Unrest has reached Oman, the usually “sedate” and “tranquil” Sultanate on the southeastern corner of the Arabian Peninsula. Inspired by uprisings in Tunisia, Egypt, Libya and Bahrain, Omani youth took to the streets to challenge government corruption, cronyism, unemployment and a lack of democracy. Protests spread across the desert country, with police firing bullets and teargas from helicopters, killing at least six demonstrators. Sultan Qaboos exercises absolute power over his kingdom, as he has for forty years since he deposed his father.
Political parties are banned, as is collective bargaining. Omani subjects can’t hold a public meeting without the government’s approval, or express criticism of the sultan in any form or medium. Publication of books is limited and the government restricts their importation and distribution.
This all adds up to a profitable business environment for Shell. The company was the first to drill in Oman in 1956 and exported its initial tanker load of 543,000 barrels of crude in 1967, only three years before Qaboos ibn Said overthrew his father Said ibn Taimur.
Today, Shell still dominates the oil scene in the sultanate. Although other companies including BP are extracting gas, 80% of Omani crude is extracted by PDO – Petroleum Development Oman. Royal Dutch Shell is the primary foreign shareholderin this joint venture, controlling a 34% stake alongside the government’s 60% holding. Shell staff fill key positions, including Managing Director Raoul Restucci and Exploration Director Martin Stäuble. The company takes around 200,000 barrels of crude per day – 5% of its global production – from a relatively risk free and highly profitably operation. Shell also played a key role in establishing, constructing and running Oman’s two LNG (liquefied natural gas) plants – Oman LNG and Qalhat LNG – near the coastal town of Sur that has seen repeated demonstrations.
Having worked closely with Sultan Qaboos’ regime for the past forty years, Shell has developed an ongoing symbiotic relationship with the despot. John Malcolm, the Managing Director of PDO and Shell most senior representative in the country until 2010, demonstrated his allegiance to the crown in an obsequious introduction to the company’s 2007annual report:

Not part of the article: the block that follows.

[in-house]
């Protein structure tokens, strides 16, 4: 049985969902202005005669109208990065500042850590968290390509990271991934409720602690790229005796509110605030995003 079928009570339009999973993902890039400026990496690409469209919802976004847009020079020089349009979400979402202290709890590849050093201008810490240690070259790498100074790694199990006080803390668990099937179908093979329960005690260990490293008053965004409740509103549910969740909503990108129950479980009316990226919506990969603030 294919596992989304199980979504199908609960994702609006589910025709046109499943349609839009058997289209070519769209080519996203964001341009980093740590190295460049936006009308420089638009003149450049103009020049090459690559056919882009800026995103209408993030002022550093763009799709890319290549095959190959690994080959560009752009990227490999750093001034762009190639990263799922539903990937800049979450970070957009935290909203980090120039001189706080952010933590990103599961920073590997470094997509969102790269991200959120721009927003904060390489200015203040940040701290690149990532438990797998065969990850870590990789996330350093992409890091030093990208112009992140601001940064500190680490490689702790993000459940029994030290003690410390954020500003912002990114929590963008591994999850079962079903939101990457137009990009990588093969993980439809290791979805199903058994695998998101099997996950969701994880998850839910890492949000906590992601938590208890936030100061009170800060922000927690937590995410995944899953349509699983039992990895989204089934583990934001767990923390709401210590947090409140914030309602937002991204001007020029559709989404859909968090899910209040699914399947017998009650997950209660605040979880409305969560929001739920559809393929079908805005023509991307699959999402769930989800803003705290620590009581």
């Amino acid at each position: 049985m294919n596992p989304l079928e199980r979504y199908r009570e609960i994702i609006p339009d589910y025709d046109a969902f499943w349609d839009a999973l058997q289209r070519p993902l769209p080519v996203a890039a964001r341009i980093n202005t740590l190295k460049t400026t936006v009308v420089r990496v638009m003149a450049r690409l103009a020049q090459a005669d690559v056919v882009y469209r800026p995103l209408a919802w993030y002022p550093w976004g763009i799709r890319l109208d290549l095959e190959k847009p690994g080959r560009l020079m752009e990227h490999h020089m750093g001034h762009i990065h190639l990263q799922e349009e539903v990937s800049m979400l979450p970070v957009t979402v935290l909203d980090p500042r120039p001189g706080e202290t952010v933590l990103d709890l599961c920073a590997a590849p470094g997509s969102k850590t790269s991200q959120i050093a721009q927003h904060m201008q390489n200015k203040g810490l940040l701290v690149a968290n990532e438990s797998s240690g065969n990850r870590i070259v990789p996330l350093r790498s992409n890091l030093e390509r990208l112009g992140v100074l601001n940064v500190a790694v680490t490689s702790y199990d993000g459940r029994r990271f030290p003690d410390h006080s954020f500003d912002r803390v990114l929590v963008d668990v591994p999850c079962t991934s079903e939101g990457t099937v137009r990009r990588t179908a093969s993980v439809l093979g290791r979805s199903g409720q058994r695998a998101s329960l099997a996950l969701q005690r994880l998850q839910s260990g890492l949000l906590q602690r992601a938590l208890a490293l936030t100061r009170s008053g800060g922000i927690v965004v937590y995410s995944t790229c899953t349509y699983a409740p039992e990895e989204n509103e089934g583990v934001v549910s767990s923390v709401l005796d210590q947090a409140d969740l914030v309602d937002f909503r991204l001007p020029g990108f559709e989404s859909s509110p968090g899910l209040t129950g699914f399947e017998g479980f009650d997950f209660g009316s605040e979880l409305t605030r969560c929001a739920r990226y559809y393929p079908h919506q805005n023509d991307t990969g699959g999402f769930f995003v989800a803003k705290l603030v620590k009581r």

“I would like to give special thanks to Your Majesty for your unflagging support and wise guidance to PDO over the years. Looking forward, our challenge as a Company is to work hand-in-hand with Your Majesty’s Government to secure our capability to produce oil and gas for the next 40 years. […]
As we move towards an ever more complex and challenging future, we know that we can count on Your Majesty’s continuing support and guidance. For our part, we reaffirm our commitment to securing the future of the Sultanate of Oman under the wise leadership of Your Majesty.”
Shell’s close partnership with the Omani government is part and parcel of Britain’s foreign energy policy towards the region. The Sultan long always been an anglophile, having attended school in Kent, trained as a British officer at Sandhurst and served in the British Army in Germany in 1960. Today, sports pavilions bear his name at both Sandhurst and the RAF officers’ college, Cranwell. But the military relationship went much deeper than educating a young Qaboos.
Back in 2001, Ken Silverstein described in Salon how “the British have played an extraordinary role in Oman ever since the coup. For more than a decade afterward, British officers commanded all branches of Oman’s armed forces and hundreds more were “on loan” to the sultanate. No one was more influential in Oman than Timothy Landon, an officer in the British Special Air Services who was a classmate of the sultan’s at Sandhurst, the British military academy. He counseled the sultan on the coup, helped put down a leftist insurrection soon afterward, and later served as the rough equivalent of Oman’s national security adviser.”
This military support is not a thing of the past. The foreign office boasts in an article titled “The UK & Oman: our relationship”, that “The UK has a very strong defence and security relationship with Oman. Nearly 100 British military personnel are on loan to the Omani Armed Forces – the second largest such group anywhere in the world.”
Such military support is integrated with British government efforts to boost the interests of “our companies”. Only last Saturday, as protests were beginning to sweep the country, Lord Stephen Green, UK trade and investment minister,accompanied a a high-profile British business delegation including oil corporation representatives to Muscat.
What do Omanis really think of the Sultan? Media reports claim that most of Qaboos’ subjects only have praise for the Sultan, reserving criticism for his ministers. But only weeks before Mubarak’s fall, analysts failed to detect how broad and deep opposition to his rule ran. And in the days prior to the Day of Rage in Libya, most reporting claimed that Gaddafi held the allegiance of most Libyans and that a widespread uprising was impossible. With Shell and the FCO both favouring stability and their long, “unique” relationship with the regime, they’re banking on the country remaining “sedate” and “tranquil”.